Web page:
How do we evaluate a proposal? The six thinking hats offer an emotion free and structured process of thinking together: Blue (process), White (facts), Black (pitfalls), Red (feelings), Green (creativity) & Yellow (optimism).
3 simple tools to be an effective manager, not just “tough” (whose superiors think they are good, but their subordinates think otherwise) or “nice” (whose people seem to like them but their business results are lacklustre).
How do you get extraordinary success in work and in life? Learn from E&Y Entrepreneur of the Year, Gary Keller (who co-founded and chairs the largest reality company in US) as he explains his philosophy of Focus: Doing One Thing At A Time.
8 skills separate people who perform from those who don’t: Clear positioning, detecting patterns, managing social systems, a knack for people, ensuring team spirit, setting the right goals and priorities and being responsive to external stakeholders.
In a world full of stress and crushing workload, managing energy, not time, is the key to high performance. A psychologist offers a step-by-step guide: Manage 4 sources of energy; balance energy spend with renewal; increase capacity like athletes and maintain positivity.
Subroto Bagchi explains what it takes to be a true Professional, and highlights the 6 imperatives: Integrity, Self awareness, Professional qualities, Managing volume, Managing complexity and some New world qualities.
So many bright young managers do not rise to the next level because they fail to master the incremental skills needed. Charan brilliantly catalogues the key soft and hard skills needed at every level of an organization.
What distinguishes the very successful from the rest of us? Gladwell offers a contrarian view but backed by hard research: it is not just innate talent but many other things like plain luck, opportunities and upbringing that matter as much. The 10,000 hour rule is amazing.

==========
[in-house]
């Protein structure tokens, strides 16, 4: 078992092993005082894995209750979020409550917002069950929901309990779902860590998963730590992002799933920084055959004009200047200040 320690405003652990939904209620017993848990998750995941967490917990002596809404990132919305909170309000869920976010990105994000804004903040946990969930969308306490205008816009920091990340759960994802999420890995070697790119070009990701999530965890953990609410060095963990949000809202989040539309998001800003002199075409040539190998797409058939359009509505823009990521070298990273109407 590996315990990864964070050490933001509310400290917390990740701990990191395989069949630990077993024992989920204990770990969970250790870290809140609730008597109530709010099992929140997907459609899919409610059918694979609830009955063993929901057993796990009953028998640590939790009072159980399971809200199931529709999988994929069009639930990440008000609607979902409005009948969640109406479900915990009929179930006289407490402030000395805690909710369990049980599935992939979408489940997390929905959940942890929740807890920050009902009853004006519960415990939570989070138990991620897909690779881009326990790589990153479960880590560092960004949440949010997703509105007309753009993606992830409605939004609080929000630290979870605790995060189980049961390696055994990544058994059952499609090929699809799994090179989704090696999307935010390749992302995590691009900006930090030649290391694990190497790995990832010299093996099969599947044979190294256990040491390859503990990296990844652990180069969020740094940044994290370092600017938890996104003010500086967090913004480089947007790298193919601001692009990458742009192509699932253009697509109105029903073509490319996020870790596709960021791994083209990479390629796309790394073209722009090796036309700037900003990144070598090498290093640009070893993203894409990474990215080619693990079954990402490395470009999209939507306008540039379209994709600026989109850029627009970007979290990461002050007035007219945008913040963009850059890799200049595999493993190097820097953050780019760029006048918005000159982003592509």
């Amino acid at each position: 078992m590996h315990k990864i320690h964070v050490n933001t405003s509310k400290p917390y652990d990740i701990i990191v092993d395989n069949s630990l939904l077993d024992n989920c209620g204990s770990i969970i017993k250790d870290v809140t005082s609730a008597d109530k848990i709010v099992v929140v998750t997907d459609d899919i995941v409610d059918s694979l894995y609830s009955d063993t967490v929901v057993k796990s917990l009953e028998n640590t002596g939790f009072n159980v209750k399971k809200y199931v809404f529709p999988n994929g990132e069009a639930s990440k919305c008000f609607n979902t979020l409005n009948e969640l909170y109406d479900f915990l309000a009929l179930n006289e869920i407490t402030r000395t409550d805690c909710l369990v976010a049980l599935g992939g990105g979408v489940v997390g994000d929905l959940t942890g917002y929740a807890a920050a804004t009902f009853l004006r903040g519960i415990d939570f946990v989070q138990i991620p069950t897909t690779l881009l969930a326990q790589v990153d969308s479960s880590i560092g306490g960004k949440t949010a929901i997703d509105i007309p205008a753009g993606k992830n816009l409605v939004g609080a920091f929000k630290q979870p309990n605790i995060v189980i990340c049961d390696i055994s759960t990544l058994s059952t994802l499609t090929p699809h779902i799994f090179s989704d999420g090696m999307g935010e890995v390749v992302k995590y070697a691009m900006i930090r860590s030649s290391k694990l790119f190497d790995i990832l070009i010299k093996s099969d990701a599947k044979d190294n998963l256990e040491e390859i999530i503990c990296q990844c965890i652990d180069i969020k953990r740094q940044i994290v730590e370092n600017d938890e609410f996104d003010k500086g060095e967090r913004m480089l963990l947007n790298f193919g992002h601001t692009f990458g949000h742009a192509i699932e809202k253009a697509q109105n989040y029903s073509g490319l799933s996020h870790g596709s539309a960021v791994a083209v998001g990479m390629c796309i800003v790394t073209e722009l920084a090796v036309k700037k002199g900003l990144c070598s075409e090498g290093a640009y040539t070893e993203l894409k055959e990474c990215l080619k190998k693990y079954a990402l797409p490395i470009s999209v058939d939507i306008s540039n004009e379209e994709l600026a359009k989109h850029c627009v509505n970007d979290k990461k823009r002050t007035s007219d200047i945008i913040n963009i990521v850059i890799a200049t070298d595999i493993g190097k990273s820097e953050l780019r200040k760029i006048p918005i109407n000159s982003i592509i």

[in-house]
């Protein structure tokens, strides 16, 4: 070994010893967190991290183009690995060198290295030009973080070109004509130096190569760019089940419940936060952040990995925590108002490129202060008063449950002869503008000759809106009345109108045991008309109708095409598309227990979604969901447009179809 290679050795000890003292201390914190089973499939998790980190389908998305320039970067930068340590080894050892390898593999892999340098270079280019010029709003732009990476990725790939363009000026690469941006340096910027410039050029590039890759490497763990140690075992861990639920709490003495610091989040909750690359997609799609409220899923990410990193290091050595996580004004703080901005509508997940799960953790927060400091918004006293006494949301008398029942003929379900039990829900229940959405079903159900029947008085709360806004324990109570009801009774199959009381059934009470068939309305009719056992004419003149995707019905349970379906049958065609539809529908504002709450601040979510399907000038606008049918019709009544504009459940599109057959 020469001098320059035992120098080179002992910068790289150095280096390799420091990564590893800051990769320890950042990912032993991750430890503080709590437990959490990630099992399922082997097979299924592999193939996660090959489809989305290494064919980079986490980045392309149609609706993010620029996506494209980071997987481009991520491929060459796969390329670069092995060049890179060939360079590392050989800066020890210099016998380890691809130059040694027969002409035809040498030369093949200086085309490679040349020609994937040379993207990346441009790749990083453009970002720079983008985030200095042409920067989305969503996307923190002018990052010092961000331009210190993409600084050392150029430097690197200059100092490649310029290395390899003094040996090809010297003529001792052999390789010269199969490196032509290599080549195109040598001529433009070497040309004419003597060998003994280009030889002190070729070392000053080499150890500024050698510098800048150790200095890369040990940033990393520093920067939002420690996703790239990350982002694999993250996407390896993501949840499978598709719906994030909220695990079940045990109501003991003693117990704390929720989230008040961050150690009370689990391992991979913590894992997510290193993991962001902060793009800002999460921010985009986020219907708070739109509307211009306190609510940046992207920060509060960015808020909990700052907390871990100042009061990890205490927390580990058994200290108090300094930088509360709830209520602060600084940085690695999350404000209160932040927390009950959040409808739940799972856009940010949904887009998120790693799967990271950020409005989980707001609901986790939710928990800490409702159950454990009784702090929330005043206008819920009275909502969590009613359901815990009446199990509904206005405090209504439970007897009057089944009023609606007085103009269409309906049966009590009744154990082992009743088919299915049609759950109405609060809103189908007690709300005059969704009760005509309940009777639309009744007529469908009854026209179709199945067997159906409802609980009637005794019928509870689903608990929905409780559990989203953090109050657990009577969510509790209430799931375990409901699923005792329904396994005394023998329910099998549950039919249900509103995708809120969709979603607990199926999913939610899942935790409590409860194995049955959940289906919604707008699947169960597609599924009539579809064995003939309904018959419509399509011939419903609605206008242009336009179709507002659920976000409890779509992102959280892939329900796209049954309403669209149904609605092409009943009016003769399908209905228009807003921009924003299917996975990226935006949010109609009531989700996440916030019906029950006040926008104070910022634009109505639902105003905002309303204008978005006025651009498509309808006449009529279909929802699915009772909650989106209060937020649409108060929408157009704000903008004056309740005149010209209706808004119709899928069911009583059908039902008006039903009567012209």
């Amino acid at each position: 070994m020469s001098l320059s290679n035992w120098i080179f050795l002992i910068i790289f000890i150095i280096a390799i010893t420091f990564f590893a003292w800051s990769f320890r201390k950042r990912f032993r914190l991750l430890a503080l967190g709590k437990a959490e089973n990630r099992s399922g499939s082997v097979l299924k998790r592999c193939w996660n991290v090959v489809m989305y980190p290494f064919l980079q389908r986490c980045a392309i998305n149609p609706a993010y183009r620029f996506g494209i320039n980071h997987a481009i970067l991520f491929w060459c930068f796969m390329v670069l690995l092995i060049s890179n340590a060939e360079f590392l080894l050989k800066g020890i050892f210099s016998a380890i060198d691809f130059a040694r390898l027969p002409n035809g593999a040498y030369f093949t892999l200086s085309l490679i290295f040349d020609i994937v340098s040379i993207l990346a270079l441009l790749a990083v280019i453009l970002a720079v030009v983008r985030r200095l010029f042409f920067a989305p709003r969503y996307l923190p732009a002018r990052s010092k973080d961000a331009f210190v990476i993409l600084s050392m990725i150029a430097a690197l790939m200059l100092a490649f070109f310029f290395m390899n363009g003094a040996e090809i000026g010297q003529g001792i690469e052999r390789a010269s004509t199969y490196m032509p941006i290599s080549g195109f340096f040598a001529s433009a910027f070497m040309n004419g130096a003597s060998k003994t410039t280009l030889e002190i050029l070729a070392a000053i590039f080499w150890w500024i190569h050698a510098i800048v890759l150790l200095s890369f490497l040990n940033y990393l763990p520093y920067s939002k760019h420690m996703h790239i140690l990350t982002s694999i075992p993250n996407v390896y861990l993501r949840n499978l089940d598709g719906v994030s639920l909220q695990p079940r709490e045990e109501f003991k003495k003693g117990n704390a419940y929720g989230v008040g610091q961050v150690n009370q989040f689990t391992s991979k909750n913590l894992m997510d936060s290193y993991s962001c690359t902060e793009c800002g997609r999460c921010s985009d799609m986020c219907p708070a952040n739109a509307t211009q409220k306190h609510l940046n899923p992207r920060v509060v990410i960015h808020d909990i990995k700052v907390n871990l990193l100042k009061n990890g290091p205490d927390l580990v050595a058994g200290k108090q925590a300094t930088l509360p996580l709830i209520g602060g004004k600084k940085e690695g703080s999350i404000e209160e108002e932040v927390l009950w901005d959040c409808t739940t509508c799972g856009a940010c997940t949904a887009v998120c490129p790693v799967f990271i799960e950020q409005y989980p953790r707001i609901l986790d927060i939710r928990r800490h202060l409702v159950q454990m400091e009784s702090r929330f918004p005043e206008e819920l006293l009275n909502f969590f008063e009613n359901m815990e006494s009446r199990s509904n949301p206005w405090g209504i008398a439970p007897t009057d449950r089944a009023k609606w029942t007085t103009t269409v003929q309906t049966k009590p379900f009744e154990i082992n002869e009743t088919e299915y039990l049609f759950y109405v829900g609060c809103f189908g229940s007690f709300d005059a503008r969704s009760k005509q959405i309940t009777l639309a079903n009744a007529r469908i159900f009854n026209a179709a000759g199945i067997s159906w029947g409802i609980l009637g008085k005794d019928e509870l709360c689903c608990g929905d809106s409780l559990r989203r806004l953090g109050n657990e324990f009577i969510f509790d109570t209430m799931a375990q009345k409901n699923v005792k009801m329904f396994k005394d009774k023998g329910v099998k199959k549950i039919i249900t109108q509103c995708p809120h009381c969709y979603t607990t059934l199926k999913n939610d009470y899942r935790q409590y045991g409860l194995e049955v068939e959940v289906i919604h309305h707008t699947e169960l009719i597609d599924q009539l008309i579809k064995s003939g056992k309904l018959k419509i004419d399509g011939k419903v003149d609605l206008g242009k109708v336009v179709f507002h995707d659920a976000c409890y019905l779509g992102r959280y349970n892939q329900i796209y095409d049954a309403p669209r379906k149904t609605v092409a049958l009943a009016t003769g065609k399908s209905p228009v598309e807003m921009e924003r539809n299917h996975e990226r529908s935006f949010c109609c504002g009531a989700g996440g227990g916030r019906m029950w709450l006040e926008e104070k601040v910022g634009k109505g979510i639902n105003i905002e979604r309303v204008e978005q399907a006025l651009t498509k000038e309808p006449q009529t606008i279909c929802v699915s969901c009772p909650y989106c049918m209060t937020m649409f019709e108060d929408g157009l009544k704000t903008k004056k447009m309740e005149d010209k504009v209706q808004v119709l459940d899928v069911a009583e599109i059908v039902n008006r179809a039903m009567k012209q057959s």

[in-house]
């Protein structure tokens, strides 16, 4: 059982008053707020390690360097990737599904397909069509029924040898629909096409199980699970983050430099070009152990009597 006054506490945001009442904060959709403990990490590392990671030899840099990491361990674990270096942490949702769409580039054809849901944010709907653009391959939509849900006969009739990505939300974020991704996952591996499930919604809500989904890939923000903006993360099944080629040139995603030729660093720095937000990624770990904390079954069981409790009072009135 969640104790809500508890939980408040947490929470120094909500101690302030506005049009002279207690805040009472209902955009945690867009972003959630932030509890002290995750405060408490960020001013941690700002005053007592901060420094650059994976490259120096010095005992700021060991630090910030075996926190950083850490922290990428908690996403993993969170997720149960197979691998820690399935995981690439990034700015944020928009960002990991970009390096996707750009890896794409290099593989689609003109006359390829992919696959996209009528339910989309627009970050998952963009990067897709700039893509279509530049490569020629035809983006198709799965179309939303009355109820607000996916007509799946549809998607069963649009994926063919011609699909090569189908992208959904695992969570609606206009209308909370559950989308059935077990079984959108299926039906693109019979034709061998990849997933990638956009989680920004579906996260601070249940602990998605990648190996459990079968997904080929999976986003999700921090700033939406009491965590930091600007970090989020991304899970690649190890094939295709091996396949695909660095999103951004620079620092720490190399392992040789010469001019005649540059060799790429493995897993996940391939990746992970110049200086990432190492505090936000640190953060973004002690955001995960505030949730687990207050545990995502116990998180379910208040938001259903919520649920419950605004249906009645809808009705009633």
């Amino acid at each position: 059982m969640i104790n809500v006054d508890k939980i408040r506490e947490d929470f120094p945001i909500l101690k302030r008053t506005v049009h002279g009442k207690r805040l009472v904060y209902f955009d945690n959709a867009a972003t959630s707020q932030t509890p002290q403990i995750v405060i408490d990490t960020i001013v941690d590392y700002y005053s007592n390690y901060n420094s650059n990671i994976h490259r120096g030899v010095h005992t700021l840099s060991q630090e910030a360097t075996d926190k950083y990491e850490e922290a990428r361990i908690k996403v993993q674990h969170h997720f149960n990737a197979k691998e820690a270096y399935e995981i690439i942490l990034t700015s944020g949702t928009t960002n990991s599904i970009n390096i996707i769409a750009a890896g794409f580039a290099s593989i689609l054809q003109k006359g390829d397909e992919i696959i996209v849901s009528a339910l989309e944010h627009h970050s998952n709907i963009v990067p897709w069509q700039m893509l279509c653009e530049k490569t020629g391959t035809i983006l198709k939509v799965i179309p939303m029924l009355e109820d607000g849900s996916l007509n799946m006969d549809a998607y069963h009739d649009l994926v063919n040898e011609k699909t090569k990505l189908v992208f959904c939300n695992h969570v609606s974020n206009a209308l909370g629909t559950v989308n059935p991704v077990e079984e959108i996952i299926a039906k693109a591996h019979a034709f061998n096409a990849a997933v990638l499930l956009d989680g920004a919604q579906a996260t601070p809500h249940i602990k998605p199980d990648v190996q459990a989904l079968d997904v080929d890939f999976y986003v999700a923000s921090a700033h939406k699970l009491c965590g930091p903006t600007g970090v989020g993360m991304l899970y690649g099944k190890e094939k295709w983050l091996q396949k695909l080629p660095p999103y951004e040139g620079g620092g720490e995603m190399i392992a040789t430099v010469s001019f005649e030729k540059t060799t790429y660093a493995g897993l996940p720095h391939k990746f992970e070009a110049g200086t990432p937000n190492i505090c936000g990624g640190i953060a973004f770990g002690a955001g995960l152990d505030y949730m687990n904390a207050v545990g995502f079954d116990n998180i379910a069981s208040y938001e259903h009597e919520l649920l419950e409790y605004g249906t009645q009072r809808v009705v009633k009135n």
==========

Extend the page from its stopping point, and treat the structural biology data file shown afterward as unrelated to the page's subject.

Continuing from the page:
On developing and making newly elevated managers successful. One of the top most challenges almost every organisation is facing today is “Talent”. And the impact of Talent at a managerial or leadership position is multi fold, since it impacts every person down the hierarchy.
One of the most respected academicians in Leadership asserts that Leaders are made, not born and anyone can learn leadership by following some basic principles: Know yourself and the world, operate on instinct, get people on your side and other insights.
The former CEO of IBM chronicles how, in 1990s, he turned it around from the brink of bankruptcy when mainframes were becoming obsolete. He overruled conventional advice to break the company, instead going back to its core of ‘applying complex technologies to solve business problems’. Great lessons on corporate strategy and changing culture.
“The Fifth Discipline: The Art and Practice of the Learning Organization” was largely responsible to catapult the “Learning Organization” as the management fad of the 90s, and HBR called it out as one of the seminal management books of the last 75 years. It is written by Peter Senge, a Prof at MIT who was named ‘Strategist of the Century’.
Real world decisions are often made in a vague environment, where most stakeholders will have biases and pre-conceived notions; information will not be 100% complete; there will be multiple right answers and dependencies of variables; and so on. Unless we learn the art of thinking clearly, we will routinely keep making wrong decisions.